When using CrossClave to sync your files you may have noticed in the header of the file a name you didn't necessarily give it. Likely it was something like '(red copy)' followed by the actual filename.
Worry not! This is a feature we added with the New File Experience in CrossClave to better differentiate different 'lineages' of a file. The first color will always be red, and likely for most files this will be the only color copy you ever see. Simply opening and working on the latest version of a file at all times will mean that you're always going to be getting the red copy lineage of the file and the red copy will always be the latest version.
In the below image you can see that there is only a single color copy of the file on your local system. The color copy is tied to a specific version of CrossClave which is referenced in the date-line.
In this instance we can see the red copy was generated from the third version of this particular file ('Version 3') and we can further see that version 3 is the 'current' version of this particular file. This means that by default any user downloading this file from the top-view will be getting the red copy of this file. Conceptually this progressive versioning would look like this (the white dot denoting the 'Current' version):
But what happens if you open an older version of the file, such as version 2? A case where this would happen would be if you had saved a version that you no longer wanted or perhaps decided the version was no longer any good. Doing that splits off a new branch of the file line and gives that new branch a color ('blue copy').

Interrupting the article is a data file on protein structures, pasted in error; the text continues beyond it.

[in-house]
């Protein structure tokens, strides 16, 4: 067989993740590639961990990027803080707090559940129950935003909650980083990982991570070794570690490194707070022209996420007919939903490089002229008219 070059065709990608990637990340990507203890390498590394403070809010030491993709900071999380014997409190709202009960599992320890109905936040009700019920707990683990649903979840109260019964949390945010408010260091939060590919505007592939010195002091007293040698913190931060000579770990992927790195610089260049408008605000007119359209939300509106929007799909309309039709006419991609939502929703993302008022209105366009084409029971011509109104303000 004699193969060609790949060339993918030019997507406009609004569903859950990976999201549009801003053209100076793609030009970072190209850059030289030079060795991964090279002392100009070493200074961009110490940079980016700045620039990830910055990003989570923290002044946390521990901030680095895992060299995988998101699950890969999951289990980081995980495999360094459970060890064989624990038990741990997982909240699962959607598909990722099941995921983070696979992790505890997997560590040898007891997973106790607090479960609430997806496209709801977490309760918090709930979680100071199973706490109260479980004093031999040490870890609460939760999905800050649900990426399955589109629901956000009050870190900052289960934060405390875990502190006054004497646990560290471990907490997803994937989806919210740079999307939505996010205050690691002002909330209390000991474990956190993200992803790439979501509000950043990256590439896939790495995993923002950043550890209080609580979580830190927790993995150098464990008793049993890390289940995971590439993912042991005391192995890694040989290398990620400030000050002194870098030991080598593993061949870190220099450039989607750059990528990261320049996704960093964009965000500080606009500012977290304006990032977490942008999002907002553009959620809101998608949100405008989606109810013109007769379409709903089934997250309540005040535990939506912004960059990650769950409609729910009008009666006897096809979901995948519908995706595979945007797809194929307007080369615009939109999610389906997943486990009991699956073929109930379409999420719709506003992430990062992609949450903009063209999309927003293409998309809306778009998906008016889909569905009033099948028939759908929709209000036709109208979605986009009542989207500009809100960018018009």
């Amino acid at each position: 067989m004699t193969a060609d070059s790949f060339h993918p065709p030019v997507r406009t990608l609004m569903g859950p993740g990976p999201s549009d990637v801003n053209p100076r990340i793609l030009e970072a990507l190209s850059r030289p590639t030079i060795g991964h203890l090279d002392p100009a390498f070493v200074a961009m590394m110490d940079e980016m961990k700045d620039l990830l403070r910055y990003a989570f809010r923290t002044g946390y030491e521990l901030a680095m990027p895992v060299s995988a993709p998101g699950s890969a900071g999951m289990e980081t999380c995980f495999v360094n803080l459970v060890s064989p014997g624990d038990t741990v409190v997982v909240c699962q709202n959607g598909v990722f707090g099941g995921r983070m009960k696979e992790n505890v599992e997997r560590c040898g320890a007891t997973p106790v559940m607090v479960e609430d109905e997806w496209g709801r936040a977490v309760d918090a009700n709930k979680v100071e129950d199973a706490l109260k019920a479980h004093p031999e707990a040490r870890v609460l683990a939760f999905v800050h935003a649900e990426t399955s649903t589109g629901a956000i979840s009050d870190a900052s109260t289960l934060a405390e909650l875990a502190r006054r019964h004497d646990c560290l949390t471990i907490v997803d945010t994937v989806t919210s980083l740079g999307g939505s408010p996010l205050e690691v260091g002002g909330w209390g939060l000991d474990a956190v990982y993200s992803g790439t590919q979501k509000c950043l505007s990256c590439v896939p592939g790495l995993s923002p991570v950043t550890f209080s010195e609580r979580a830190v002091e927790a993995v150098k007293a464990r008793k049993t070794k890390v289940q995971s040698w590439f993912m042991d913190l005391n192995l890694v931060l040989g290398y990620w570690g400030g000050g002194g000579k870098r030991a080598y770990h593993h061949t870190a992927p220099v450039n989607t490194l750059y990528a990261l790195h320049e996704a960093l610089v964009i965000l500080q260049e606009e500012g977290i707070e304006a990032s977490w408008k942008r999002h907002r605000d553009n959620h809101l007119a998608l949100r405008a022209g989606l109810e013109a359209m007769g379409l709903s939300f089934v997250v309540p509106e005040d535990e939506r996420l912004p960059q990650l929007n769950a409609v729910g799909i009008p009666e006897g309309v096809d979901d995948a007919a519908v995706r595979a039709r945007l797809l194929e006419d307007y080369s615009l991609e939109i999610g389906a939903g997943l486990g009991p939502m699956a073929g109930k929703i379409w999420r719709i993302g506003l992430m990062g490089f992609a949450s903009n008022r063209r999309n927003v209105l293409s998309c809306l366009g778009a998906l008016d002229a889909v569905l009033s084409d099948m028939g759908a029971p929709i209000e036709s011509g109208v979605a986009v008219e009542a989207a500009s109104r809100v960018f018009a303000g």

The new color copy will reference the parent version in the version history for the file for clarity and generate a new line of files.
As you can see the new 'blue copy' references the version that it was generated from (version 2). Bear in mind that even though you've created this new branch, it will not be the new default download from the top view until that version becomes the 'Current' version (as referenced in the Version History section). Conceptually this file lineage looks like this:
As you can see the act of opening the older version of the file is what generates the new branch of color copies, but the most 'Current' version of the file is still the 'red copy' until you make changes and save this older version. At that point the 'blue copy' would become the 'Current' version of the file and you would also need to resolve the file conflict that doing this creates. This article goes into how to resolve file conflicts:
Regardless, in the instance you select to keep the 'blue copy' as the 'Current' version CrossClave will make it the default download for users. Conceptually the file lineage would then look like this (where the white dot is the 'Current' version):
Generally you will have to deal with color copies more when you have multiple users in a space and they access the file at the same time. Color copies exist in order to assist with resolving file conflicts. For example if you have two file branches that have been saved but you'd like to combine them, you can open both versions up and see which is which thanks to the color copy naming convention.